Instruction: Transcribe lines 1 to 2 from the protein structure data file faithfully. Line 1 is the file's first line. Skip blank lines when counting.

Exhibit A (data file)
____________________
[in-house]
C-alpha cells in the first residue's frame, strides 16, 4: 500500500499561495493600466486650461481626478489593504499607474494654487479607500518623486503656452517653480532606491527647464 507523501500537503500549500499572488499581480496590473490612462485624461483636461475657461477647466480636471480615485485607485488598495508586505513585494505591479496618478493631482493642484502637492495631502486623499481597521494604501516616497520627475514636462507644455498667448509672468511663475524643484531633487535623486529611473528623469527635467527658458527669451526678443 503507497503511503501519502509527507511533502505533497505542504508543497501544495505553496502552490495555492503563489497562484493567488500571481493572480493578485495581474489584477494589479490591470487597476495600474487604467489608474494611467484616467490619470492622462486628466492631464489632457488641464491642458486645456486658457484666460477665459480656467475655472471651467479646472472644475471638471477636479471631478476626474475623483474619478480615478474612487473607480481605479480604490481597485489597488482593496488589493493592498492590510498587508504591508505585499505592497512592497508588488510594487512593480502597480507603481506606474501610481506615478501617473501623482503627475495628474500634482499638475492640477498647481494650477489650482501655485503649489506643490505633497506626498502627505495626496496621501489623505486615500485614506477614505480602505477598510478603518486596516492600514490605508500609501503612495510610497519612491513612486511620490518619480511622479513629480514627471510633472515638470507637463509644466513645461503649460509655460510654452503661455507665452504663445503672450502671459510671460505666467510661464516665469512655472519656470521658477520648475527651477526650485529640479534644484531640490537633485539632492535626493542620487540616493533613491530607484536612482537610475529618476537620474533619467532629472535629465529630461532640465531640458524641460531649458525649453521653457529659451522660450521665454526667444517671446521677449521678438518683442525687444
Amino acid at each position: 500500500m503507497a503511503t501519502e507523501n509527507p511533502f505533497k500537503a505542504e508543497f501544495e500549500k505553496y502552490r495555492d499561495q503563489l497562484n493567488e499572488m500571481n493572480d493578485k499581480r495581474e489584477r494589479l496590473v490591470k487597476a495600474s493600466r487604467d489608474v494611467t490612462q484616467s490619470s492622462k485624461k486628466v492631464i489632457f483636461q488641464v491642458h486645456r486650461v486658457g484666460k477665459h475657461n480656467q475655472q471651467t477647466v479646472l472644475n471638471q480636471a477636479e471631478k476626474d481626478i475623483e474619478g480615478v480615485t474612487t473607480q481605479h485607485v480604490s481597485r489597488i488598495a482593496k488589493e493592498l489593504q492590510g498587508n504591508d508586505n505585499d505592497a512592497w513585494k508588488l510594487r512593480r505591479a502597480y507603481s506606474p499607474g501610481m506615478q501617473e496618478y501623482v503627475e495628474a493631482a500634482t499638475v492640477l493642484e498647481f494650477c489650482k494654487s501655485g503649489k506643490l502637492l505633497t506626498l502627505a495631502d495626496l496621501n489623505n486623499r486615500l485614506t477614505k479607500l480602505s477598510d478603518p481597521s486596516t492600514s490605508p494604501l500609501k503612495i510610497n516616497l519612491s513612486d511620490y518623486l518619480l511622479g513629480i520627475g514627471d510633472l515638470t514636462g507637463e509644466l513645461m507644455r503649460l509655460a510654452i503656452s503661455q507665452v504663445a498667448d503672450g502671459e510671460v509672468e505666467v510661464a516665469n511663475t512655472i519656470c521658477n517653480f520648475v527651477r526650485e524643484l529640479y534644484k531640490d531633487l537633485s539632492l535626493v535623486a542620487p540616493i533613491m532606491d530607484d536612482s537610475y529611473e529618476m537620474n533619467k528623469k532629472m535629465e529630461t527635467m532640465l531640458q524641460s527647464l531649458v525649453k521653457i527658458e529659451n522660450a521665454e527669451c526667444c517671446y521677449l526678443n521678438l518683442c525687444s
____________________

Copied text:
[in-house]
C-alpha cells in the first residue's frame, strides 16, 4: 500500500499561495493600466486650461481626478489593504499607474494654487479607500518623486503656452517653480532606491527647464 507523501500537503500549500499572488499581480496590473490612462485624461483636461475657461477647466480636471480615485485607485488598495508586505513585494505591479496618478493631482493642484502637492495631502486623499481597521494604501516616497520627475514636462507644455498667448509672468511663475524643484531633487535623486529611473528623469527635467527658458527669451526678443 503507497503511503501519502509527507511533502505533497505542504508543497501544495505553496502552490495555492503563489497562484493567488500571481493572480493578485495581474489584477494589479490591470487597476495600474487604467489608474494611467484616467490619470492622462486628466492631464489632457488641464491642458486645456486658457484666460477665459480656467475655472471651467479646472472644475471638471477636479471631478476626474475623483474619478480615478474612487473607480481605479480604490481597485489597488482593496488589493493592498492590510498587508504591508505585499505592497512592497508588488510594487512593480502597480507603481506606474501610481506615478501617473501623482503627475495628474500634482499638475492640477498647481494650477489650482501655485503649489506643490505633497506626498502627505495626496496621501489623505486615500485614506477614505480602505477598510478603518486596516492600514490605508500609501503612495510610497519612491513612486511620490518619480511622479513629480514627471510633472515638470507637463509644466513645461503649460509655460510654452503661455507665452504663445503672450502671459510671460505666467510661464516665469512655472519656470521658477520648475527651477526650485529640479534644484531640490537633485539632492535626493542620487540616493533613491530607484536612482537610475529618476537620474533619467532629472535629465529630461532640465531640458524641460531649458525649453521653457529659451522660450521665454526667444517671446521677449521678438518683442525687444